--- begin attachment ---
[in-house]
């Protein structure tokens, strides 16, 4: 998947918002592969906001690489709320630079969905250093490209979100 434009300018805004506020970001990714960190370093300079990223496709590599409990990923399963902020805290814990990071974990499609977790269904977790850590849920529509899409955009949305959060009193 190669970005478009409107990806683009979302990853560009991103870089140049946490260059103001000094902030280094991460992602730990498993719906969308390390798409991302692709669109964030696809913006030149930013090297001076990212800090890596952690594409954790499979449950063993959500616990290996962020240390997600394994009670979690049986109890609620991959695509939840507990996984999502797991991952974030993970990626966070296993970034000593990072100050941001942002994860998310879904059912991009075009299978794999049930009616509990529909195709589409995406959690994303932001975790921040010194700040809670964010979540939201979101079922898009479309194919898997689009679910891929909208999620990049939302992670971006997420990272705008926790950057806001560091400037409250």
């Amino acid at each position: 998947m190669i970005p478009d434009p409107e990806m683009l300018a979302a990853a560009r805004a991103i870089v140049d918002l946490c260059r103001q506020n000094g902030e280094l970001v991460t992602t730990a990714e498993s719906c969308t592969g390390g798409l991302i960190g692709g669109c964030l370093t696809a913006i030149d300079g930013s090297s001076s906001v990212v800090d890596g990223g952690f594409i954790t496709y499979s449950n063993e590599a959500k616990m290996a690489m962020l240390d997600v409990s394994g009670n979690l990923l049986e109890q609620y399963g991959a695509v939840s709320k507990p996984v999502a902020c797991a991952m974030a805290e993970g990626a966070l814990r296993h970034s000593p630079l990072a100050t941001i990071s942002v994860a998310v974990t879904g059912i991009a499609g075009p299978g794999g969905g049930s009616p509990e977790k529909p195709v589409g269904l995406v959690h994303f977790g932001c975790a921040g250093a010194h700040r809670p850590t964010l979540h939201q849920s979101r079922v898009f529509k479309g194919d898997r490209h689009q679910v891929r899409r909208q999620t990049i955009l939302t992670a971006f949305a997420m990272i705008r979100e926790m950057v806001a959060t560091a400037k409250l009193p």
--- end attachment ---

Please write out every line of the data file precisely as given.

[in-house]
């Protein structure tokens, strides 16, 4: 998947918002592969906001690489709320630079969905250093490209979100 434009300018805004506020970001990714960190370093300079990223496709590599409990990923399963902020805290814990990071974990499609977790269904977790850590849920529509899409955009949305959060009193 190669970005478009409107990806683009979302990853560009991103870089140049946490260059103001000094902030280094991460992602730990498993719906969308390390798409991302692709669109964030696809913006030149930013090297001076990212800090890596952690594409954790499979449950063993959500616990290996962020240390997600394994009670979690049986109890609620991959695509939840507990996984999502797991991952974030993970990626966070296993970034000593990072100050941001942002994860998310879904059912991009075009299978794999049930009616509990529909195709589409995406959690994303932001975790921040010194700040809670964010979540939201979101079922898009479309194919898997689009679910891929909208999620990049939302992670971006997420990272705008926790950057806001560091400037409250």
């Amino acid at each position: 998947m190669i970005p478009d434009p409107e990806m683009l300018a979302a990853a560009r805004a991103i870089v140049d918002l946490c260059r103001q506020n000094g902030e280094l970001v991460t992602t730990a990714e498993s719906c969308t592969g390390g798409l991302i960190g692709g669109c964030l370093t696809a913006i030149d300079g930013s090297s001076s906001v990212v800090d890596g990223g952690f594409i954790t496709y499979s449950n063993e590599a959500k616990m290996a690489m962020l240390d997600v409990s394994g009670n979690l990923l049986e109890q609620y399963g991959a695509v939840s709320k507990p996984v999502a902020c797991a991952m974030a805290e993970g990626a966070l814990r296993h970034s000593p630079l990072a100050t941001i990071s942002v994860a998310v974990t879904g059912i991009a499609g075009p299978g794999g969905g049930s009616p509990e977790k529909p195709v589409g269904l995406v959690h994303f977790g932001c975790a921040g250093a010194h700040r809670p850590t964010l979540h939201q849920s979101r079922v898009f529509k479309g194919d898997r490209h689009q679910v891929r899409r909208q999620t990049i955009l939302t992670a971006f949305a997420m990272i705008r979100e926790m950057v806001a959060t560091a400037k409250l009193p």